CHANCES: Poverty reduction, mental health and the chances of young people: understanding mechanisms through analyses from 6 low- and middle-income countries
Poverty and mental health are closely linked. In low- and middle-income countries (LMICs), young people in poverty have a high risk of developing or maintaining mental health problems. The stress and environmental conditions associated with poverty increase the risk of mental health problems. Additionally, the disability and high costs faced by people with mental illness can maintain poverty.
Currently, most evaluations of antipoverty interventions focus on socioeconomic or general well-being outcomes, but rarely examine the effects on mental health. At the same time, the main focus in the field of global mental health has been to improve access to treatment, but with little focus on the impact of interventions on future life chances and poverty.
This study aims to (1) understand the mental health impact of antipoverty policies and (2) how mental health interventions influence the life chances and risk of poverty amongst young people. To do this, we will use multiple interdisciplinary methods to understand the costs and the impact of potential interventions and associated pathways to improved life chances. We will analyse seven different datasets from six low- and middle-income countries.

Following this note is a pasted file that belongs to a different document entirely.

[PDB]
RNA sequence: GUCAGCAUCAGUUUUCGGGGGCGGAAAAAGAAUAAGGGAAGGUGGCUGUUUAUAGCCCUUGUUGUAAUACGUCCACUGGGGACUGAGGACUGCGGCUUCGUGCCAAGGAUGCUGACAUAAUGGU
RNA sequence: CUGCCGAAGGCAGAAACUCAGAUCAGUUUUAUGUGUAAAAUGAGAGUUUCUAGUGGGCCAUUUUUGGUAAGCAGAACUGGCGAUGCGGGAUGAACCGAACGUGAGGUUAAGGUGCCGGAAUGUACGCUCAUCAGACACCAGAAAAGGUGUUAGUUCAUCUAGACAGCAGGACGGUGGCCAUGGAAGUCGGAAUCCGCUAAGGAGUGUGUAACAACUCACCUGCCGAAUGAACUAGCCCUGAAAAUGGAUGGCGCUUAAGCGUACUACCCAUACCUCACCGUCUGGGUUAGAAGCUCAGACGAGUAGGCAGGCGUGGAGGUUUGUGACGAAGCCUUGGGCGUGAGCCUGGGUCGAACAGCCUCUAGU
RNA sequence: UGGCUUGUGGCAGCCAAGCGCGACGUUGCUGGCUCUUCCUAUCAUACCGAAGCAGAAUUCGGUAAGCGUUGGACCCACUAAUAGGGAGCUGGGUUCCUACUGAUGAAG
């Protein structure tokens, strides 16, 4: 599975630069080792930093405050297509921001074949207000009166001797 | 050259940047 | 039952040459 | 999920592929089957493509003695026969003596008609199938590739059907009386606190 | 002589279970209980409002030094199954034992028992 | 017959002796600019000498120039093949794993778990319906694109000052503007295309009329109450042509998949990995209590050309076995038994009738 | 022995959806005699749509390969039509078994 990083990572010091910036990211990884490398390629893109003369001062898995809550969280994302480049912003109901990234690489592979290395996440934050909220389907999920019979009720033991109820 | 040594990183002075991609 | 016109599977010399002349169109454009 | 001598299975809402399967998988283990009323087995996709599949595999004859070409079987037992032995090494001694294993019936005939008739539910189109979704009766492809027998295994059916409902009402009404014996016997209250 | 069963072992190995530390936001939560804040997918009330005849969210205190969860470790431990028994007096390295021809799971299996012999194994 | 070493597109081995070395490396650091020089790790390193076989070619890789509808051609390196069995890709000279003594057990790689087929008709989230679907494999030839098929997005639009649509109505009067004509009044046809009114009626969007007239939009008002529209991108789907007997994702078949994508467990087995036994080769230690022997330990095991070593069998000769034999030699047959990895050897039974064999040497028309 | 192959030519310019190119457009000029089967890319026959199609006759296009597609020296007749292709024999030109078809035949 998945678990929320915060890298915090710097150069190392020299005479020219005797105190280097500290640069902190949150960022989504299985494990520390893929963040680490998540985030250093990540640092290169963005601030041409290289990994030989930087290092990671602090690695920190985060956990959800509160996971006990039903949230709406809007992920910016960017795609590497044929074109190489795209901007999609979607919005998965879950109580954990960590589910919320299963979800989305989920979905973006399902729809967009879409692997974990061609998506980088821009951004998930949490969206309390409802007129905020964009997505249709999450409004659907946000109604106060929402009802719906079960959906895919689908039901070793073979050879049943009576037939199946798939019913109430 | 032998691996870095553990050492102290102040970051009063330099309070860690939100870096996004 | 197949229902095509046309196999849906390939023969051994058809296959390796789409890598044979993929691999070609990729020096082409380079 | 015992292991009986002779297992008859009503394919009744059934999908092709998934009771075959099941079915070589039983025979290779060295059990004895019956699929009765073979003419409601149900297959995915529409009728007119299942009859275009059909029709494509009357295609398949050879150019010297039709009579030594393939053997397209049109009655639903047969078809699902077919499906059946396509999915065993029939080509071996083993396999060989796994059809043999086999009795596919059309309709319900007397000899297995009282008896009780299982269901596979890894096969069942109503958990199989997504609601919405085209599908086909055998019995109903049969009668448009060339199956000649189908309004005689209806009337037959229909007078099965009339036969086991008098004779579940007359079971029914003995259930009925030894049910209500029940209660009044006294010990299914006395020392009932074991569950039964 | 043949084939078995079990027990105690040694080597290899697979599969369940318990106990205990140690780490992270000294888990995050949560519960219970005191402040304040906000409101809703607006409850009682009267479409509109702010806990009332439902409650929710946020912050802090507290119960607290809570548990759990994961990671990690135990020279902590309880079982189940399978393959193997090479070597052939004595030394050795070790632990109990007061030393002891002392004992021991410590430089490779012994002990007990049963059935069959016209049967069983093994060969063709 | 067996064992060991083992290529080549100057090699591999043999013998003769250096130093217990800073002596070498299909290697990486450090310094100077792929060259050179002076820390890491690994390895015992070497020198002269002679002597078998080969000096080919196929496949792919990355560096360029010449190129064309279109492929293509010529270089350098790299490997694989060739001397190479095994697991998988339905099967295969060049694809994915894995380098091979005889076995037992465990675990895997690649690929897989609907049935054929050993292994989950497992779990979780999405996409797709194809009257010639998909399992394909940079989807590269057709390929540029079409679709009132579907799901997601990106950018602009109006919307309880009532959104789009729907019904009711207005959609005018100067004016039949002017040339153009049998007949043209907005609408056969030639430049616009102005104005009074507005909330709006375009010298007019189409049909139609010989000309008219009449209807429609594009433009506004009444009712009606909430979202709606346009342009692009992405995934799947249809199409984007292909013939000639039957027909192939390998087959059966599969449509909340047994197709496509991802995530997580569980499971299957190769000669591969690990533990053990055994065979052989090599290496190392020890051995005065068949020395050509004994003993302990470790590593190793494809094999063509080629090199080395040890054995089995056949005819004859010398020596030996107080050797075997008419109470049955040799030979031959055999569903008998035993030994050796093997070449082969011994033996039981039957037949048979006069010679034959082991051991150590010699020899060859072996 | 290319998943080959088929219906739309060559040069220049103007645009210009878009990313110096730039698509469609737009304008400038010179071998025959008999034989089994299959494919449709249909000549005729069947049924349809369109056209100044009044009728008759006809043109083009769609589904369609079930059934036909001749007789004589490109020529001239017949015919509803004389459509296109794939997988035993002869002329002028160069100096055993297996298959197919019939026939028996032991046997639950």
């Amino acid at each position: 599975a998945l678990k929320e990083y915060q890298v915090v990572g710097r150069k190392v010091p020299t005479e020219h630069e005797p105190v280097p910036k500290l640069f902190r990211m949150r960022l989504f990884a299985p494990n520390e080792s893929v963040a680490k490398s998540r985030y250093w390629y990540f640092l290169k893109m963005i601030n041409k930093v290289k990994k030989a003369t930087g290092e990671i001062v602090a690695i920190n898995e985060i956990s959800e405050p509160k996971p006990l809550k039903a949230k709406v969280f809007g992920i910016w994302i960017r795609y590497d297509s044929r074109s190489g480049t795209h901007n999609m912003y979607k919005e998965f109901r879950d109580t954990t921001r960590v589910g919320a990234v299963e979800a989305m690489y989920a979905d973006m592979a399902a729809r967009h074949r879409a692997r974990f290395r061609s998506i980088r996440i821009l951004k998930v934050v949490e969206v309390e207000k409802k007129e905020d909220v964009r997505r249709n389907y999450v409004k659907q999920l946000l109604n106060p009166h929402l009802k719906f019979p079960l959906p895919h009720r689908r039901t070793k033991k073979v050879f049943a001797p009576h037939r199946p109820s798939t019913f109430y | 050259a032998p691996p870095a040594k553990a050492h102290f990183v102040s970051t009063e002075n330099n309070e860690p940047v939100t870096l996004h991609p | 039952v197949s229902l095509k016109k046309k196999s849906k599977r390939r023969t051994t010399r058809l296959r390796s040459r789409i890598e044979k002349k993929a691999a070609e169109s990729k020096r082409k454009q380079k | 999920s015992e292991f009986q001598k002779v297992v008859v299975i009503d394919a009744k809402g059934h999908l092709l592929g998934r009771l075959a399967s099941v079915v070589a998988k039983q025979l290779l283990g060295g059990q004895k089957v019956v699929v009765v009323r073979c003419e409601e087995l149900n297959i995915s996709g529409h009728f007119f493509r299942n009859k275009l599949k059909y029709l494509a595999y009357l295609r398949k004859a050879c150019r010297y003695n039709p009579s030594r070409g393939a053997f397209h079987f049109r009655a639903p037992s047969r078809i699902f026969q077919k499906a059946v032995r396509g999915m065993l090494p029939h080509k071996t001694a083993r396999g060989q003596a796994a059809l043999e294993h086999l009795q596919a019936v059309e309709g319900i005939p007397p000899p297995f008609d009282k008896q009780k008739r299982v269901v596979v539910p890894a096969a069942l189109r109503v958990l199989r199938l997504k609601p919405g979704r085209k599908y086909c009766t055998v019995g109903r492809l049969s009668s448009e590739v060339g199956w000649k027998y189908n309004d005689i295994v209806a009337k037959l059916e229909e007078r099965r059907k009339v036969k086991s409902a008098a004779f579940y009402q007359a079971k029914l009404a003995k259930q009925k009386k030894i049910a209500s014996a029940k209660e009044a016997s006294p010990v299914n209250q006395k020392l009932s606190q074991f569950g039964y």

We will also collect qualitative data from interviews and focus groups with young people from economically deprived circumstances. Qualitative data will provide information on: (i) experiences and meaning of poverty and mental health problems, (ii) personal experiences of being involved in antipoverty programmes or receiving mental health interventions, (iii) challenges or barriers to engaging with the antipoverty and mental health interventions and (iv) ideas for future interventions.
Additionally, from the start of the project, we will work together with community members: young people from deprived circumstances, service users, health practitioners and policymakers. Workshops will help us to gather insights into how our findings can be used to develop and test new interventions, for example by combining mental health and poverty programmes.
Mental health problems are common among young people from economically deprived circumstances in LMICs and it is known that experience of poverty and mental health problems can have long lasting effects into adulthood. Providing more effective intervention during this period could be help reduce the impact of poverty and / or prevent mental health problems early in life, thus increasing future life chances, including opportunities for education and employment.